• Erica Tibbetts

THE ART OF BEING CALM

Updated: Dec 6, 2018


Boris practicing the art of being calm.

Six years ago my dog Boris unexpectedly showed up in my life as a simple rescue transport from a foster home in LA to an adopter near my home in San Diego. Long story made very short, that adoption did not go through and Boris had nowhere else to go.


Fast forward to me having no clue how to deal with a fearful, insecure, dominant dog that was not above having panic attacks or afraid to use all of his 120 pound frame or teeth, if push came to shove. Enter Alicia Bloomfield, dog psychology trainer and now beloved friend.


I quickly learned from Alicia how to calm my own energy, how to use spatial pressure rather than touch to move Boris and most importantly, how to help Boris create a pathway to his own calm state of mind. Within two weeks of practicing these techniques daily, Boris was a totally different dog and our relationship was becoming one of partnership.


Over the years I have watched Alicia hone and master her craft of teaching dogs to find their own calm state of mind through her Conditioned Calming Response Workshops.

In the CCR workshops, dogs that would normally “cycle up” into heightened states of stress, anxiety, fear and reactivity learn how to “cycle down” into a calm state of mind. Just like meditation, the practice of these techniques can actually teach a dog how to find their own calm state of mind. When a dog is in a calm state of mind, they can create space between decisions rather than being immediately reactive.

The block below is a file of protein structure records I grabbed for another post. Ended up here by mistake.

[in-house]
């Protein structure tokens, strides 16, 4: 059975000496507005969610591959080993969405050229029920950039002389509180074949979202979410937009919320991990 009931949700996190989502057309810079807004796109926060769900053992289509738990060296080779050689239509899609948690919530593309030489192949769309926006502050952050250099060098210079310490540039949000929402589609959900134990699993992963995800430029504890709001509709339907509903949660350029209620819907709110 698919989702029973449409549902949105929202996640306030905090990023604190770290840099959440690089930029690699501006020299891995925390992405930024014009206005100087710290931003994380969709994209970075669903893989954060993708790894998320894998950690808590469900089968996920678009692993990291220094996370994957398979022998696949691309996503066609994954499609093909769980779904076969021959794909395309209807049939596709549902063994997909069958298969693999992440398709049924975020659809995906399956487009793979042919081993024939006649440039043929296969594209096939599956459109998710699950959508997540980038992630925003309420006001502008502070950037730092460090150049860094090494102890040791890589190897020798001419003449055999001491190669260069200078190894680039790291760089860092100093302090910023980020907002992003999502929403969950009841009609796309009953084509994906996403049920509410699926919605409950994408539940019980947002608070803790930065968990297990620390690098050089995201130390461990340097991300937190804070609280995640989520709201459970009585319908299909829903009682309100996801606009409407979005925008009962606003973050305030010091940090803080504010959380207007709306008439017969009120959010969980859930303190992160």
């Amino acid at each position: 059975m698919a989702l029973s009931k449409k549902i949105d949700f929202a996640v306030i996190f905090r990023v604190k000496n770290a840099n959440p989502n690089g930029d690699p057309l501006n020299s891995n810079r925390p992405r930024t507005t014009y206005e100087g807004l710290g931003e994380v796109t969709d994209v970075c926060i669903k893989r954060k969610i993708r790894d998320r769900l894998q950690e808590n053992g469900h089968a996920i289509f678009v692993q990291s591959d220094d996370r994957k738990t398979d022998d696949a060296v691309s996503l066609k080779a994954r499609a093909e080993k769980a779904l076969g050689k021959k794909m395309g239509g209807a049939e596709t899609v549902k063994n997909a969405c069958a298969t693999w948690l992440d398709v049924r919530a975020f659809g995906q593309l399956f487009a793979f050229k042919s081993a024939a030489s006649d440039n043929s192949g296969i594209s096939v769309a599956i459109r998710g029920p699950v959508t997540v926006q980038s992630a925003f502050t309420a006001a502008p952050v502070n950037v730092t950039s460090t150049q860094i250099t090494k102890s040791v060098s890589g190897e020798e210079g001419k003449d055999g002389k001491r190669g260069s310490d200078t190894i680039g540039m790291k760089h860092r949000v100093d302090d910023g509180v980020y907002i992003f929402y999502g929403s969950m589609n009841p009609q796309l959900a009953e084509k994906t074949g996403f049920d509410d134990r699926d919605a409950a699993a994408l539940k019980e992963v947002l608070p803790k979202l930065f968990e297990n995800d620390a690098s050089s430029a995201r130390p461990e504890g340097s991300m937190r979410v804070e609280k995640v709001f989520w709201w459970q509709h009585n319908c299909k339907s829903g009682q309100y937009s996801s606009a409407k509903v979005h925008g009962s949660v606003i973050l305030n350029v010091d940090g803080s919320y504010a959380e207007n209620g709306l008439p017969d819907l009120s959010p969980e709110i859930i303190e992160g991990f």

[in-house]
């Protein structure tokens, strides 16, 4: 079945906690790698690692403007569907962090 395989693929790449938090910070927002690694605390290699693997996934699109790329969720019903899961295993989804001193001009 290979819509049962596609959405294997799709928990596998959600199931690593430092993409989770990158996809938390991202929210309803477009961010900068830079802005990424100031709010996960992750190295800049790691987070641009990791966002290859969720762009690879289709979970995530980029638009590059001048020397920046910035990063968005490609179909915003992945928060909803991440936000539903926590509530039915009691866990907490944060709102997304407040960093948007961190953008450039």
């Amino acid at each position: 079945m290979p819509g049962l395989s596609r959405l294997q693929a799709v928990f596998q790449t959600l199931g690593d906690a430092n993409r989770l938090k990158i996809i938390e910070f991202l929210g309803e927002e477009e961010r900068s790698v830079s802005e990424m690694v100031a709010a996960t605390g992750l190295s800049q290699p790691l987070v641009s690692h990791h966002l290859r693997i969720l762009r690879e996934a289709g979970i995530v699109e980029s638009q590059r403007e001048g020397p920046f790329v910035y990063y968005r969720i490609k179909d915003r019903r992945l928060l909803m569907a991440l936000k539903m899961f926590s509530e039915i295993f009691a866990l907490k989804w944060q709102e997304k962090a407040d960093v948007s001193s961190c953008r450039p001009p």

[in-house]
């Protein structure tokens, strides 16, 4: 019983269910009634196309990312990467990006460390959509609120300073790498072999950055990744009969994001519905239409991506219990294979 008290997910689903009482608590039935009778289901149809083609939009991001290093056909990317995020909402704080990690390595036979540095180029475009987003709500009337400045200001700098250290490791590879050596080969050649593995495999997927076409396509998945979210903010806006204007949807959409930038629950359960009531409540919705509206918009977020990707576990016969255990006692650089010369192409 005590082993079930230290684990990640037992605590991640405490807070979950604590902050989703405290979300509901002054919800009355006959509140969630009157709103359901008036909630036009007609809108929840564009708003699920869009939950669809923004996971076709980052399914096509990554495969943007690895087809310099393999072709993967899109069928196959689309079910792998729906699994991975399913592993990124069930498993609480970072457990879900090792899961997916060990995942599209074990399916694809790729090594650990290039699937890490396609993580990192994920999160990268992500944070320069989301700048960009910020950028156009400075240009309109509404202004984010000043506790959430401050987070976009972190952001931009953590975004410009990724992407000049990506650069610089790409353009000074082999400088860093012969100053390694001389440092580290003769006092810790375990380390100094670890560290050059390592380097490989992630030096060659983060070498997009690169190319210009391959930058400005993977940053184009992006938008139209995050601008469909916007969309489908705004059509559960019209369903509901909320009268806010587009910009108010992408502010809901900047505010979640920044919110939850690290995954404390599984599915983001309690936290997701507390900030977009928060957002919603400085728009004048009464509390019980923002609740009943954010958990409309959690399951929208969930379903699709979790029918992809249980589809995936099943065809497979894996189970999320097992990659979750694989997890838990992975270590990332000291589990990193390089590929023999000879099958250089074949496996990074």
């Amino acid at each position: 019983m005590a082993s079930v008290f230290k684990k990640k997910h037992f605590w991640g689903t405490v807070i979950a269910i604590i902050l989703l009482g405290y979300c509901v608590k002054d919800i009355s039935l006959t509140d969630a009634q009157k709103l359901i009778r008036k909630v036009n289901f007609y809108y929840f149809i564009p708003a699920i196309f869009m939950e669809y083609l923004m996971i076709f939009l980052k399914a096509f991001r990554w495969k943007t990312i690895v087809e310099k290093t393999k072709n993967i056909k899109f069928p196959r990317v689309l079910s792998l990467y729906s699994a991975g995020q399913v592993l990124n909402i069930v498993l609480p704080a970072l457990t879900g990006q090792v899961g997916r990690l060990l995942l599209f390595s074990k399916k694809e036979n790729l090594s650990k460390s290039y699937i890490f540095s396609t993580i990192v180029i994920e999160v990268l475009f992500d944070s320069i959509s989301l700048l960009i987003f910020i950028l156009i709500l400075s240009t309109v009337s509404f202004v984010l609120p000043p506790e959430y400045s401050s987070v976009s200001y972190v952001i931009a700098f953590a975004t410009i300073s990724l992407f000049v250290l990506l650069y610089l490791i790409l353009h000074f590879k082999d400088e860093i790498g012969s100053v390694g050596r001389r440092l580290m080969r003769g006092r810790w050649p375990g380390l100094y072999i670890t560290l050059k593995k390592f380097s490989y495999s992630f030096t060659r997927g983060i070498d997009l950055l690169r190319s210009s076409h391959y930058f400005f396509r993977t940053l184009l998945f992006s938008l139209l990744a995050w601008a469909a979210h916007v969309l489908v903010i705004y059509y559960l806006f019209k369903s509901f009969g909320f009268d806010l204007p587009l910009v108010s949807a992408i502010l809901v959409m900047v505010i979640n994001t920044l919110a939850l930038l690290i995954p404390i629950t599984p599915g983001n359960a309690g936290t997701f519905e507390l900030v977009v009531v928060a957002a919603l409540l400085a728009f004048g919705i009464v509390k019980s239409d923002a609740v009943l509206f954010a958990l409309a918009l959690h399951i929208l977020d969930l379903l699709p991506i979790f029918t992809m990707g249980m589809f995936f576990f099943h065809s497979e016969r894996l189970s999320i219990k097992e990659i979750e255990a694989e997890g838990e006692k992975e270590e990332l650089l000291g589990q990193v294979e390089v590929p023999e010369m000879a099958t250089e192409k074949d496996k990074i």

So for me these techniques are a meditation practice for dogs. Yet, it is so much more than that. It can be a life saving tool for dogs whose anxiety or fear reactivity is so severe that euthanasia has been recommended by a vet or trainer or both.


In less severe cases, these techniques are tools that can be used to simply better the life of your dog. Who wouldn’t benefit from being skilled at remaining calm or being able to quickly calm yourself down after a stressful or triggering experience?


What is so amazing about these techniques is that once a dog has properly and successfully learned them, they have their own self balancing tool and can learn to make a choice between cycling up into stress, anxiety, fear and reactivity or they can choose to cycle down into a calm state of mind.


In this sense CCR workshops are beyond condition based training as it is teaching a dog a life long skill, that even when alone, a dog can refer to.


From a neuroscience perspective, dogs who only have brain patterns that follow a heightened neuropathway only have one choice, to "cycle up" into stress, anxiety, fear and reactivity. Where dogs that have been taught to "cycle down", create a pathway to a calm state of mind. The more you practice these techniques with your dog, the more that pathway to a calm state of mind becomes the dominant pathway. When we combine only rewarding a calm state of mind, a calm state of mind becomes the most rewarding and socially acceptable choice.


When a calm state of mind becomes the dominant choice, it can actually become a positive survival skill that allows a dog to contribute to not only its own state of mind and sense of safety, it can contribute to the collective state of mind of the pack.


The mental, emotional and physical health benefits of practicing a calm state of mind for you and your dog are endless.


Thank you Boris!

17 views

Erica Tibbetts

Copyright 2019- Erica Tibbetts